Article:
The Court of Appeal has dismissed an appeal against a split costs order awarding costs to the claimant for certain periods and the defendant for certain periods of the litigation: Thinc Group Limited v Jeremy Kingdom [2013] EWCA Civ 1306. The judgment is of interest principally for two reasons:

  1. The court refused to disturb the judge’s decision to award the defendant its costs for the period following its Calderbank offers, despite the claimant having beaten those offers at trial. This was principally on the basis of the claimant’s conduct in failing to indicate why the offers were not acceptable. In light of this decision parties may wish to set out their reasons for rejecting an offer of settlement, rather than ignoring the offer or giving a bare rejection. This is consistent with recent authorities emphasising the need to engage constructively with an offer of mediation (see post).
  2. The decision suggests that where the court concludes that it would be unjust to award the relevant Part 36 costs sanctions in their entirety (such as an order for indemnity costs), it can make a partial order reflecting what it considers would be a just result. This is not obvious from the wording of Part 36 itself. Although the point was not considered by the Court of Appeal in the present case, the same reasoning would appear to apply to the new sanction for claimants’ offers made on or after 1 April 2013 (see post).


Where a claimant is awarded more at trial than a Part 36 offer it has made, the court must apply the Part 36 costs sanctions unless it considers it unjust to do so. For claimants’ offers made before 1 April 2013 (as in this case) the relevant costs sanctions are an order for indemnity costs, plus enhanced interest on both damages and costs (at up to 10% above base rate), from the expiry of the relevant offer period. Where a party makes an admissible offer to settle which does not bear the Part 36 costs sanctions (such as a “without prejudice save as to costs”, or Calderbank offer) it will still be taken into account by the court in exercising its discretion on costs.

In this case the claimant’s claim was for £28,530. In August 2011 the defendant made a Calderbank offer to pay the claimant £9,500 plus costs, payable in thirty-six instalments. This was met with a bare rejection, as was the defendant’s further offer a month later for £16,000 inclusive of costs payable over 5 years.

In June 2012 the claimant made a Part 36 offer of £9,510 inclusive of interest. The defendant requested confirmation of the amount of the claimant’s costs in order that it might properly consider the offer. The claimant did not respond to that request.

The judge (His Honour Judge Salomonsen in the Plymouth County Court) ultimately awarded the claimant approximately one third of the original claim, namely £9,510 plus interest of £10,086. In relation to costs, the effect of his order was that:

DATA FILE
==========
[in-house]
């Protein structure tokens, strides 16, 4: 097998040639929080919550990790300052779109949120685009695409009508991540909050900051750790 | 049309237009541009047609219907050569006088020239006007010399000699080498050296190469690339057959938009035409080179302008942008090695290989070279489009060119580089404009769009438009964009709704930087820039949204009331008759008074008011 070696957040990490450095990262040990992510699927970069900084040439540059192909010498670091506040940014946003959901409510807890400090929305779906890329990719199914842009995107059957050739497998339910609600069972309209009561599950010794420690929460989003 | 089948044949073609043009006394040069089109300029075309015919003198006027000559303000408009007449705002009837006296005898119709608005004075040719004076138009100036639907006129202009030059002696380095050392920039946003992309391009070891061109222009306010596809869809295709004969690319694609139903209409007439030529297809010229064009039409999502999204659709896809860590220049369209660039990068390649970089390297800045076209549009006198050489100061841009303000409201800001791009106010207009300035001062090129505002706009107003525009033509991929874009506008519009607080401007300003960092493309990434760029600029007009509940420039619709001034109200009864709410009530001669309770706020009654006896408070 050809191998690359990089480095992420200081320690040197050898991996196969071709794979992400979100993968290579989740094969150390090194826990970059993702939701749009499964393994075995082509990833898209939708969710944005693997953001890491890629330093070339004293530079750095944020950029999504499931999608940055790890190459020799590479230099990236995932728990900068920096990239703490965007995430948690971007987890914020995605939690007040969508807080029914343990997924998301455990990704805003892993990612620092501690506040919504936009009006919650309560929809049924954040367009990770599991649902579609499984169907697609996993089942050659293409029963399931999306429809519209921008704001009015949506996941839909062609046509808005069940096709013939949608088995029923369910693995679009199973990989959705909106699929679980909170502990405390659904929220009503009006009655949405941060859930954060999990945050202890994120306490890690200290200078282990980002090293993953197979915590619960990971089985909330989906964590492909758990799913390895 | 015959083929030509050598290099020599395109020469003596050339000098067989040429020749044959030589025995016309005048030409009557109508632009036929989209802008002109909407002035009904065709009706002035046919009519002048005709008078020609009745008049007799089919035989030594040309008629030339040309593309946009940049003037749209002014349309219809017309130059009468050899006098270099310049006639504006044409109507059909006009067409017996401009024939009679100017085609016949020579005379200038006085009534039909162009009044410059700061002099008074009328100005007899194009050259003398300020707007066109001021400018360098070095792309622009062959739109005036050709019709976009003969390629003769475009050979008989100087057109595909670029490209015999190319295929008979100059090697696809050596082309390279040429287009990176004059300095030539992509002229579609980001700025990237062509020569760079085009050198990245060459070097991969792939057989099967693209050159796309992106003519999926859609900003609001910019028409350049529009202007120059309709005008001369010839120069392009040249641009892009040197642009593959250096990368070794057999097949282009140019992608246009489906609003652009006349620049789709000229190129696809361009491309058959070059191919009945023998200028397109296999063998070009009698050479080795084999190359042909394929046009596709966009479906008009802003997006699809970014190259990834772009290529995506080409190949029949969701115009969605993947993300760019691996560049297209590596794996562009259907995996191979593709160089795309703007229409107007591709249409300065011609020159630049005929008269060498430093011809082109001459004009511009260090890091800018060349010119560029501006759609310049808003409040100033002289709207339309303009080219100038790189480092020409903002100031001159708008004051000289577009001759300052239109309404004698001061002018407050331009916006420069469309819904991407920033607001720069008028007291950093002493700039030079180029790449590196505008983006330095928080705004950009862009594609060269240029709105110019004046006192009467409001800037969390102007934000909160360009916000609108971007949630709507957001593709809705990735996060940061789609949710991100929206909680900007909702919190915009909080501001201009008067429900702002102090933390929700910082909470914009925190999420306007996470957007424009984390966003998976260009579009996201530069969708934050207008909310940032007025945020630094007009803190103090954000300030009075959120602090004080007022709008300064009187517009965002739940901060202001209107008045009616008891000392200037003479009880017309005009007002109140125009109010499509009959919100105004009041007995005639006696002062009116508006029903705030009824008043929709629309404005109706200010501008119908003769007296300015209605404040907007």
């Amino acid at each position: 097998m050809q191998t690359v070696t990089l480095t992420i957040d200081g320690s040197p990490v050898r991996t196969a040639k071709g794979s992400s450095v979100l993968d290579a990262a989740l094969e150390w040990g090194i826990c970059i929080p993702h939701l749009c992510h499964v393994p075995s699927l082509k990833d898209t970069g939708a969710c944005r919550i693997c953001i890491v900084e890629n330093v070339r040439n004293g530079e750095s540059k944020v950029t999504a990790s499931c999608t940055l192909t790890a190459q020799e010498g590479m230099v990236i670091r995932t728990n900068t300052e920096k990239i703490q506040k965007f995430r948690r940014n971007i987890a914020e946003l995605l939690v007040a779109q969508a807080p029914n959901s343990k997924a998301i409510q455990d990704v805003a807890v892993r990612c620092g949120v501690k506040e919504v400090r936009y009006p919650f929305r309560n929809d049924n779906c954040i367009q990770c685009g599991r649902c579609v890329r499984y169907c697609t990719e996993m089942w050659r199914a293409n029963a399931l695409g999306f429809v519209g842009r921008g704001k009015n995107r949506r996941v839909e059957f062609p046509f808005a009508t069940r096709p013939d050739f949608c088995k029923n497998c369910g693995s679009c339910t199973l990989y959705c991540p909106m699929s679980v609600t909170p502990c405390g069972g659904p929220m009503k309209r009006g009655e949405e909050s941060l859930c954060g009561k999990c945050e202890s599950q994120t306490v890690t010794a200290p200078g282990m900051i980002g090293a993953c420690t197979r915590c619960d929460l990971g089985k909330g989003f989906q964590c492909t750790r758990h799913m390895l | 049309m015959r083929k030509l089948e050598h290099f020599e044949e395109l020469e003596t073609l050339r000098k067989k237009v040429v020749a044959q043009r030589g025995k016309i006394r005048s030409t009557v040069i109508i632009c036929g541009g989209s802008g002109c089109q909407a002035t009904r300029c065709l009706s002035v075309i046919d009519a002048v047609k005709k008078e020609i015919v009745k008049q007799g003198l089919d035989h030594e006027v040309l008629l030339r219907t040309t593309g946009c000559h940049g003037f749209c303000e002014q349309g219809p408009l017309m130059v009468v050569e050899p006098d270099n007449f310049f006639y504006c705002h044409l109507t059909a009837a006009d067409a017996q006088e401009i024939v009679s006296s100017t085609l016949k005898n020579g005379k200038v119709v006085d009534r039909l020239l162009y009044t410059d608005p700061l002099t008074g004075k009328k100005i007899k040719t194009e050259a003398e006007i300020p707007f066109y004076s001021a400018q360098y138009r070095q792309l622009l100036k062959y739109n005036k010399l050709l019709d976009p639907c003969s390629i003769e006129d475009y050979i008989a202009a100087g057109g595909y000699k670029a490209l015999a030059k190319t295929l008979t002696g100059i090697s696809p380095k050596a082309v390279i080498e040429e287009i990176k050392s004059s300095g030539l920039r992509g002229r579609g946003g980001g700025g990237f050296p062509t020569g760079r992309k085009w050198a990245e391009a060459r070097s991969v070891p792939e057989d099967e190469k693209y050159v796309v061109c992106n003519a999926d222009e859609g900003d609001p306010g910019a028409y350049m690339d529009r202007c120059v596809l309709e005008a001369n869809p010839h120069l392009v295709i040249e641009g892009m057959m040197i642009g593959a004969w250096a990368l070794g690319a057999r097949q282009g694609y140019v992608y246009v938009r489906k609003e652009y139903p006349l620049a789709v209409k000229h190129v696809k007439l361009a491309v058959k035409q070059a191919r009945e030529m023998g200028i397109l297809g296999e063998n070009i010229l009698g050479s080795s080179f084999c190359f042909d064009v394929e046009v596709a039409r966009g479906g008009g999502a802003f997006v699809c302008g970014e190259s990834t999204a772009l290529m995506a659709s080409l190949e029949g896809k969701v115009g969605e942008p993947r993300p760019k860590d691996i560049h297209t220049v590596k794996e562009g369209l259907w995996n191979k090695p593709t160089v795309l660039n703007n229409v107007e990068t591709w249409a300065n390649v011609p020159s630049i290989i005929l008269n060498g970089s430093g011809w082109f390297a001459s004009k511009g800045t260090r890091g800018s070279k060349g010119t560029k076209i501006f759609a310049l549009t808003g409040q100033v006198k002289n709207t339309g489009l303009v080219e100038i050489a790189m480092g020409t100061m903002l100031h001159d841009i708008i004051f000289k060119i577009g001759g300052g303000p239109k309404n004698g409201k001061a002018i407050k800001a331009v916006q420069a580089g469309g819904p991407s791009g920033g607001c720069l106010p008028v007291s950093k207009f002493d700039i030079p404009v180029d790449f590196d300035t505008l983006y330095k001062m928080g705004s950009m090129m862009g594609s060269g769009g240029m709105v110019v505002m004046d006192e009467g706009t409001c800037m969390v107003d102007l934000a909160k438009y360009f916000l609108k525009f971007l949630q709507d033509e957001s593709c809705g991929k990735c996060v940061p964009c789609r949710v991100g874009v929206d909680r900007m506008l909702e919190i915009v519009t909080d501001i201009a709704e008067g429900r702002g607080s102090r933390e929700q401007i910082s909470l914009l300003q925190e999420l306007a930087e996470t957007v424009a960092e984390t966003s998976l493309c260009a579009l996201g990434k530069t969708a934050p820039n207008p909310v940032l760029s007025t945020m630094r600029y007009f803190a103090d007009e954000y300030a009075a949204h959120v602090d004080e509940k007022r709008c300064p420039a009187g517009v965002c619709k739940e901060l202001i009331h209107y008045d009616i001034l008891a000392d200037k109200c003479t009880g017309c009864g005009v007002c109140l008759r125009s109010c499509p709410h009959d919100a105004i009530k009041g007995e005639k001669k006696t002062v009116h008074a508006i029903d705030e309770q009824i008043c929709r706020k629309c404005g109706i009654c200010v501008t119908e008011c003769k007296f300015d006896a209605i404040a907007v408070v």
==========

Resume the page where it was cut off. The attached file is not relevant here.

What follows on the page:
• The defendant had to pay the claimant’s costs up to the date one month after the defendant’s August 2011 Calderbank offer .
  • The claimant had to pay the defendant’s costs from that date until the date 14 days after the claimant’s June 2012 Part 36 offer.
  • Thereafter the defendant had to pay the claimant 20% of its costs on the indemnity basis.

Both parties appealed against the judge’s costs order.


The Court of Appeal (Arden, Ryder and Macur LJJ) dismissed both the appeal and cross-appeal.

In relation to the period following the defendant’s Calderbank offer, the judge was entitled to give considerable weight to the fact of an “entirely realistic offer in monetary terms”. The judge’s award of costs to the defendant for that period was based on his assessment of the parties’ conduct, in particular the defendant’s reasonable defence of the claim as compared to the claimant’s “peremptory, dismissive and uncooperative” approach, in particular by not indicating why the defendant’s offers were not acceptable. The judge’s assessment was “unassailable” on appeal.

The judge’s approach to costs following the claimant’s Part 36 offer also could not be criticised. The claimant had bettered its Part 36 offer. Nonetheless the court had to consider whether the Part 36 costs consequences should follow or would be “unjust”. The claimant’s lack of response to the defendant’s reasonable request for information as to the claimant’s costs was a relevant consideration. This factor, together with the whole history of the claimant’s conduct of the litigation, meant the judge was justified in his conclusion that it would be unjust for the claimant to recover all of its costs for that period.

The court dismissed the defendant’s argument that the judge’s discretion as to costs was fettered by a bi-polar evaluation of “unjust” – i.e. the claimant had to receive its costs on an indemnity basis or not, and the court could not apportion the costs in percentage terms and on an indemnity basis for the period in question. The court said the CPR 36.14 requirement that the court must apply the Part 36 costs sanctions “unless it considers it unjust to do so” bears the obvious interpretation of “unless and to the extent of”.